Besides the usual numeric ranges, you can also use name ranges. These ranges include the first named column, the last named column, and all columns in between. It is not possible to mix positional and named columns in a range, and it is not possible to specify a step. If the range is x:y, yet column x comes after y in the frame, then the columns will be selected in the reverse order: first x, then the column preceding x, and so on, until column y is selected last:

f["C1":"C9"] # Select columns from C1 up to C9 f["C9":"C1"] # Select columns C9, C8, C7, ..., C2, C1 f[:"C3"] # Select all columns up to C3 f["C5":] # Select all columns after C5

Finally, you can select all columns of a particular type by using that type as an f-selector. You can pass either common python types bool, int, float, str; or you can pass an stype such as dt.int32, or an ltype such as dt.ltype.obj. You can also pass None to not select any columns. By itself this may not be very useful, but occasionally you may need this as a fallback in conditional expressions:

f[int if select_types == "integer" else float if select_types == "floating" else None] # otherwise don't select any columns

A columnset can be used in situations where a sequence of columns is expected, such as:

  • the j node of DT[i,j,...];

  • within by() and sort() functions;

  • with certain functions that operate on sequences of columns: rowsum(), rowmean, rowmin, etc;

  • many other functions that normally operate on a single column will automatically map over all columns in columnset:

    sum(f[:]) # equivalent to [sum(f[i]) for i in range(DT.ncols)] f[:3] + f[-3:] # same as [f[0]+f[-3], f[1]+f[-2], f[2]+f[-1]]
Added in version 0.10.0

Modifying a columnset

Columnsets support operations that either add or remove elements from the set. This is done using methods .extend() and .remove().

The .extend() method takes a columnset as an argument (also a list, or dict, or sequence of columns) and produces a new columnset containing both the original and the new columns. The columns need not be unique: the same column may appear multiple times in a columnset. This method allows to add transformed columns into the columnset as well:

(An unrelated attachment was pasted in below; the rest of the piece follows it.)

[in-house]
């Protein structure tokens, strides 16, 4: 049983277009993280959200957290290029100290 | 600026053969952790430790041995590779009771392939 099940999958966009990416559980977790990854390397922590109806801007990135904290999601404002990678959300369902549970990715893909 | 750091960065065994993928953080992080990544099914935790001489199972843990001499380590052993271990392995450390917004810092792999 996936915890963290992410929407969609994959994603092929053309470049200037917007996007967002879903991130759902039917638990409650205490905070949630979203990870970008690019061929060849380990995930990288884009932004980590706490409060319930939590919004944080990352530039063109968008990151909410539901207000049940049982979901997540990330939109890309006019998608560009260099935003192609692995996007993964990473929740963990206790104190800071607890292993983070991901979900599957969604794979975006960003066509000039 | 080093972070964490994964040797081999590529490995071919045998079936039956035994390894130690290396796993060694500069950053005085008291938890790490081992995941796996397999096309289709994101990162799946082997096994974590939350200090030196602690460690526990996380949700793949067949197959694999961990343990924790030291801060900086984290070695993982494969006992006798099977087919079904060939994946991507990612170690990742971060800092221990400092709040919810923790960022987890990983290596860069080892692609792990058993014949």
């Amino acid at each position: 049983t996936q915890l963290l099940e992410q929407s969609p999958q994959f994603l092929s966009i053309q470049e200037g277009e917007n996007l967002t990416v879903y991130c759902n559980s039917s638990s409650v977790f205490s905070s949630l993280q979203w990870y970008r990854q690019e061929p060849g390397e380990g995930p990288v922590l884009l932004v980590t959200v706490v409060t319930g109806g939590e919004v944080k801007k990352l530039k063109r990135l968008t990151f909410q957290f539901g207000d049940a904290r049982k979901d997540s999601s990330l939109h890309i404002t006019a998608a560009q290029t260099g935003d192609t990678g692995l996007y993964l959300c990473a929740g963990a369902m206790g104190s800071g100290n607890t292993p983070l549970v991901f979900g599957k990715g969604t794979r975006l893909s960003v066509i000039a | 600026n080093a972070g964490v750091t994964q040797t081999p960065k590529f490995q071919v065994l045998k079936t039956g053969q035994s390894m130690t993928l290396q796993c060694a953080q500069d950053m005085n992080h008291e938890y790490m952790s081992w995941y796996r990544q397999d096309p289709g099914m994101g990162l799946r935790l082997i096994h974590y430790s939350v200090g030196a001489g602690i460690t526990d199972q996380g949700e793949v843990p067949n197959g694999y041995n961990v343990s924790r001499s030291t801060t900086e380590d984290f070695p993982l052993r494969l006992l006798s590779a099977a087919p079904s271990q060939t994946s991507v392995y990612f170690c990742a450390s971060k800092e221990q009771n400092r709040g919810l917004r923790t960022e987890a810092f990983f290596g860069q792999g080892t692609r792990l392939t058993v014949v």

f[int].extend(f[float]) # integer and floating-point columns f[:3].extend(f[-3:]) # the first and the last 3 columns f.A.extend(f.B) # columns "A" and "B" f[str].extend(dt.str32(f[int])) # string columns, and also all integer # columns converted to strings # All columns, and then one additional column named 'cost', which contains # column `price` multiplied by `quantity`: f[:].extend({"cost": f.price * f.quantity})

When a columnset is extended, the order of the elements is preserved. Thus, a columnset is closer in functionality to a python list than to a set. In addition, some of the elements in a columnset can have names if the columnset is created from a dictionary. The names may be non-unique too.

The .remove() method is the opposite of .extend(): it takes an existing columnset and then removes all columns that are passed as the argument:

f[:].remove(f[str]) # all columns except columns of type string f[:10].remove(f.A) # the first 10 columns without column "A" f[:].remove(f[3:-3]) # same as `f[:3].extend(f[-3:])`, at least in the # context of a frame with 6+ columns

Removing a column that is not in the columnset is not considered an error, similar to how set-difference operates. Thus, f[:].remove(f.A) may be safely applied to a frame that doesn’t have column “A”: the columns that cannot be removed are simply ignored.

If a columnset includes some column several times, and then you request to remove that column, then only the first occurrence in the sequence will be removed. Generally, the multiplicity of some column “A” in columnset cs1.remove(cs2) will be equal to the multiplicity of “A” in cs1 minus the multiplicity of “A” in cs2, or 0 if such difference would be negative. Thus,:


will have the effect of moving all integer columns to the end of the columnset (since .remove() removes the first occurrence of a column it finds).

It is not possible to remove a transformed column from a columnset. An error will be thrown if the argument of .remove() contains any transformed columns.

Added in version 0.10.0